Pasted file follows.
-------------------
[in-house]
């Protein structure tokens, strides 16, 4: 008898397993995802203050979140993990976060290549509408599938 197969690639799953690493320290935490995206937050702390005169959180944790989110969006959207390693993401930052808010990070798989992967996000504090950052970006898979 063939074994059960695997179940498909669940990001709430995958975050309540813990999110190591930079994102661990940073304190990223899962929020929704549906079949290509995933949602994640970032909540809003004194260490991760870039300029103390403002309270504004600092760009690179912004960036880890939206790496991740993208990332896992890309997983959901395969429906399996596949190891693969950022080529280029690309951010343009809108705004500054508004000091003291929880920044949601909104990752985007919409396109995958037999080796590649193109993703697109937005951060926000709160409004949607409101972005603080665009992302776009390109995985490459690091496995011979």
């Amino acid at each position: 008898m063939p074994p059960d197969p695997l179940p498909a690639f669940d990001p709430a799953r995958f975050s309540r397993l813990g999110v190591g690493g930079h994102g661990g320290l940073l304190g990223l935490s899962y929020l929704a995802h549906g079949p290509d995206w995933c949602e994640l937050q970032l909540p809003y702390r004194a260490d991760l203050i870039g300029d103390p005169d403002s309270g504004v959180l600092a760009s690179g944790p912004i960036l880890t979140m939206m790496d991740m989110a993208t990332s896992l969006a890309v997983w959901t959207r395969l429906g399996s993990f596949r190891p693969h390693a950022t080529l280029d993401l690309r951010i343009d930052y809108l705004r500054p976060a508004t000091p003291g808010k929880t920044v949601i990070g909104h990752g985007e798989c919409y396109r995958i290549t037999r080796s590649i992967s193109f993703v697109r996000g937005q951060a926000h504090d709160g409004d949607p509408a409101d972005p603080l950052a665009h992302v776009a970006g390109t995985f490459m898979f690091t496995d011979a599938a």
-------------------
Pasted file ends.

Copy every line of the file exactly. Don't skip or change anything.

[in-house]
């Protein structure tokens, strides 16, 4: 008898397993995802203050979140993990976060290549509408599938 197969690639799953690493320290935490995206937050702390005169959180944790989110969006959207390693993401930052808010990070798989992967996000504090950052970006898979 063939074994059960695997179940498909669940990001709430995958975050309540813990999110190591930079994102661990940073304190990223899962929020929704549906079949290509995933949602994640970032909540809003004194260490991760870039300029103390403002309270504004600092760009690179912004960036880890939206790496991740993208990332896992890309997983959901395969429906399996596949190891693969950022080529280029690309951010343009809108705004500054508004000091003291929880920044949601909104990752985007919409396109995958037999080796590649193109993703697109937005951060926000709160409004949607409101972005603080665009992302776009390109995985490459690091496995011979």
């Amino acid at each position: 008898m063939p074994p059960d197969p695997l179940p498909a690639f669940d990001p709430a799953r995958f975050s309540r397993l813990g999110v190591g690493g930079h994102g661990g320290l940073l304190g990223l935490s899962y929020l929704a995802h549906g079949p290509d995206w995933c949602e994640l937050q970032l909540p809003y702390r004194a260490d991760l203050i870039g300029d103390p005169d403002s309270g504004v959180l600092a760009s690179g944790p912004i960036l880890t979140m939206m790496d991740m989110a993208t990332s896992l969006a890309v997983w959901t959207r395969l429906g399996s993990f596949r190891p693969h390693a950022t080529l280029d993401l690309r951010i343009d930052y809108l705004r500054p976060a508004t000091p003291g808010k929880t920044v949601i990070g909104h990752g985007e798989c919409y396109r995958i290549t037999r080796s590649i992967s193109f993703v697109r996000g937005q951060a926000h504090d709160g409004d949607p509408a409101d972005p603080l950052a665009h992302v776009a970006g390109t995985f490459m898979f690091t496995d011979a599938a």